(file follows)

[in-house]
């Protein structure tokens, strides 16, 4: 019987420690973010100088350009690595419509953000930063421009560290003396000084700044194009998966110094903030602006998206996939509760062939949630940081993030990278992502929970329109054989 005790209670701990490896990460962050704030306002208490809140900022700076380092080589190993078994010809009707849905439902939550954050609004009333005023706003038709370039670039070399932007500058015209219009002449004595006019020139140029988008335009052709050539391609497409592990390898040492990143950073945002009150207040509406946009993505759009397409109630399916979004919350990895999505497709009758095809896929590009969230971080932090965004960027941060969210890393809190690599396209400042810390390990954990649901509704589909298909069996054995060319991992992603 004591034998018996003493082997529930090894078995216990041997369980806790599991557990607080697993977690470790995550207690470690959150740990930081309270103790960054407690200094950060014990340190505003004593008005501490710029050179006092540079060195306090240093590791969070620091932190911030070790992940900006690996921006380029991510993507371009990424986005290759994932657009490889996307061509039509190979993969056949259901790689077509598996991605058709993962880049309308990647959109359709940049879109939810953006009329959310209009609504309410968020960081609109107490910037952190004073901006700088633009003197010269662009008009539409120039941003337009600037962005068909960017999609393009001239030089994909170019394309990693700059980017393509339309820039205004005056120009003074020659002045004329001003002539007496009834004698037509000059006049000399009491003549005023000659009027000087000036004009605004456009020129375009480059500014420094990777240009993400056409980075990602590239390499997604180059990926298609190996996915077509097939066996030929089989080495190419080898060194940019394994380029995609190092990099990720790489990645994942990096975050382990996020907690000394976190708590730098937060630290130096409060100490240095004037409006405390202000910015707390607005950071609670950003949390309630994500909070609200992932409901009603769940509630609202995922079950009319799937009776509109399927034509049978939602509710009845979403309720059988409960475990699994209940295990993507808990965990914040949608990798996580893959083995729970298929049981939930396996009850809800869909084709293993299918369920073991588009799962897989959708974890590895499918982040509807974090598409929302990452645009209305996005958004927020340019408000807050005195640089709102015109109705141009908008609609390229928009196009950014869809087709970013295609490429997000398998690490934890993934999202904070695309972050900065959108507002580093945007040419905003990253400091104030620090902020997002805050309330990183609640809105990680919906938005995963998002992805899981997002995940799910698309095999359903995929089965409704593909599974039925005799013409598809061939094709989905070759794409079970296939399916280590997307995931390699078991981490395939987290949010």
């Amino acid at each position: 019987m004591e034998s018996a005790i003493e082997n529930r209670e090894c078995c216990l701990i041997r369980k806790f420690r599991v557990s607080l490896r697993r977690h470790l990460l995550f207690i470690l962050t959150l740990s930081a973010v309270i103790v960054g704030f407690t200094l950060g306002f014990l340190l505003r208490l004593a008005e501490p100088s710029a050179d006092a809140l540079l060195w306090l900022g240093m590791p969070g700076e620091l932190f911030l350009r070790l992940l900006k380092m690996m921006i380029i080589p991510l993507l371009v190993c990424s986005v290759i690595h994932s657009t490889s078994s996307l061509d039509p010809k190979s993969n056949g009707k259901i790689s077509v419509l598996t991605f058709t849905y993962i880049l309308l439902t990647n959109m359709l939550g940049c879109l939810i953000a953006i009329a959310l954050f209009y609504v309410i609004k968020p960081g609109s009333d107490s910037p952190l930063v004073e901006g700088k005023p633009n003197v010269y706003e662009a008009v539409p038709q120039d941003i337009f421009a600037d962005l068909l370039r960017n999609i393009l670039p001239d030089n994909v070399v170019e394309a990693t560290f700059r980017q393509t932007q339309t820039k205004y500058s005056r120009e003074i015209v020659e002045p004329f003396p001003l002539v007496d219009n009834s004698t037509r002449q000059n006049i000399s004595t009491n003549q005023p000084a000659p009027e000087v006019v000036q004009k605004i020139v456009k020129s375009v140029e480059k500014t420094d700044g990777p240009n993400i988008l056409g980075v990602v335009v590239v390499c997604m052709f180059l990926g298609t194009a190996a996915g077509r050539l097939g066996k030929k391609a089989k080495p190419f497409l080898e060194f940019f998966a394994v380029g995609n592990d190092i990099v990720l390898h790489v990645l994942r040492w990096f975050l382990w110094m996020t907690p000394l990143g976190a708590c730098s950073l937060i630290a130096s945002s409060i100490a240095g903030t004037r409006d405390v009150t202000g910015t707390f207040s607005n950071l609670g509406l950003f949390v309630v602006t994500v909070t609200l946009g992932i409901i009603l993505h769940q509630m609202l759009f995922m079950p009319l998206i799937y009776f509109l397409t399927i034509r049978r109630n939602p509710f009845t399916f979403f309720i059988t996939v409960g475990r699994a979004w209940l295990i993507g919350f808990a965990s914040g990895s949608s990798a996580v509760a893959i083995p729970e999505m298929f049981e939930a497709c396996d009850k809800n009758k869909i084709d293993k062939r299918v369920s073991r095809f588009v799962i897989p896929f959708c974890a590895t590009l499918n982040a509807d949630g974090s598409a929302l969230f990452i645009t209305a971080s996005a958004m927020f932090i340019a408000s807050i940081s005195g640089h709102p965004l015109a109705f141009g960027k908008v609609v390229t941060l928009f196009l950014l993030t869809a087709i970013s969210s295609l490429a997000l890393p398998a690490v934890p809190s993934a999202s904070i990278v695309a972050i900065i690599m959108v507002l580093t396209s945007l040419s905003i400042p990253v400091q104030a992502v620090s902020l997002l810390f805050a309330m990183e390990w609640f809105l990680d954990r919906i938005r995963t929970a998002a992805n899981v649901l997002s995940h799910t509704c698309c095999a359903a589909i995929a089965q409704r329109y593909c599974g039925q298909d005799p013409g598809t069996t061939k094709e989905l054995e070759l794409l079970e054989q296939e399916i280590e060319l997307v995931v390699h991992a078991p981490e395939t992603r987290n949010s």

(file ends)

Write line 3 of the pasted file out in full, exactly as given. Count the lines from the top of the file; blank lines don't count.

């Amino acid at each position: 019987m004591e034998s018996a005790i003493e082997n529930r209670e090894c078995c216990l701990i041997r369980k806790f420690r599991v557990s607080l490896r697993r977690h470790l990460l995550f207690i470690l962050t959150l740990s930081a973010v309270i103790v960054g704030f407690t200094l950060g306002f014990l340190l505003r208490l004593a008005e501490p100088s710029a050179d006092a809140l540079l060195w306090l900022g240093m590791p969070g700076e620091l932190f911030l350009r070790l992940l900006k380092m690996m921006i380029i080589p991510l993507l371009v190993c990424s986005v290759i690595h994932s657009t490889s078994s996307l061509d039509p010809k190979s993969n056949g009707k259901i790689s077509v419509l598996t991605f058709t849905y993962i880049l309308l439902t990647n959109m359709l939550g940049c879109l939810i953000a953006i009329a959310l954050f209009y609504v309410i609004k968020p960081g609109s009333d107490s910037p952190l930063v004073e901006g700088k005023p633009n003197v010269y706003e662009a008009v539409p038709q120039d941003i337009f421009a600037d962005l068909l370039r960017n999609i393009l670039p001239d030089n994909v070399v170019e394309a990693t560290f700059r980017q393509t932007q339309t820039k205004y500058s005056r120009e003074i015209v020659e002045p004329f003396p001003l002539v007496d219009n009834s004698t037509r002449q000059n006049i000399s004595t009491n003549q005023p000084a000659p009027e000087v006019v000036q004009k605004i020139v456009k020129s375009v140029e480059k500014t420094d700044g990777p240009n993400i988008l056409g980075v990602v335009v590239v390499c997604m052709f180059l990926g298609t194009a190996a996915g077509r050539l097939g066996k030929k391609a089989k080495p190419f497409l080898e060194f940019f998966a394994v380029g995609n592990d190092i990099v990720l390898h790489v990645l994942r040492w990096f975050l382990w110094m996020t907690p000394l990143g976190a708590c730098s950073l937060i630290a130096s945002s409060i100490a240095g903030t004037r409006d405390v009150t202000g910015t707390f207040s607005n950071l609670g509406l950003f949390v309630v602006t994500v909070t609200l946009g992932i409901i009603l993505h769940q509630m609202l759009f995922m079950p009319l998206i799937y009776f509109l397409t399927i034509r049978r109630n939602p509710f009845t399916f979403f309720i059988t996939v409960g475990r699994a979004w209940l295990i993507g919350f808990a965990s914040g990895s949608s990798a996580v509760a893959i083995p729970e999505m298929f049981e939930a497709c396996d009850k809800n009758k869909i084709d293993k062939r299918v369920s073991r095809f588009v799962i897989p896929f959708c974890a590895t590009l499918n982040a509807d949630g974090s598409a929302l969230f990452i645009t209305a971080s996005a958004m927020f932090i340019a408000s807050i940081s005195g640089h709102p965004l015109a109705f141009g960027k908008v609609v390229t941060l928009f196009l950014l993030t869809a087709i970013s969210s295609l490429a997000l890393p398998a690490v934890p809190s993934a999202s904070i990278v695309a972050i900065i690599m959108v507002l580093t396209s945007l040419s905003i400042p990253v400091q104030a992502v620090s902020l997002l810390f805050a309330m990183e390990w609640f809105l990680d954990r919906i938005r995963t929970a998002a992805n899981v649901l997002s995940h799910t509704c698309c095999a359903a589909i995929a089965q409704r329109y593909c599974g039925q298909d005799p013409g598809t069996t061939k094709e989905l054995e070759l794409l079970e054989q296939e399916i280590e060319l997307v995931v390699h991992a078991p981490e395939t992603r987290n949010s």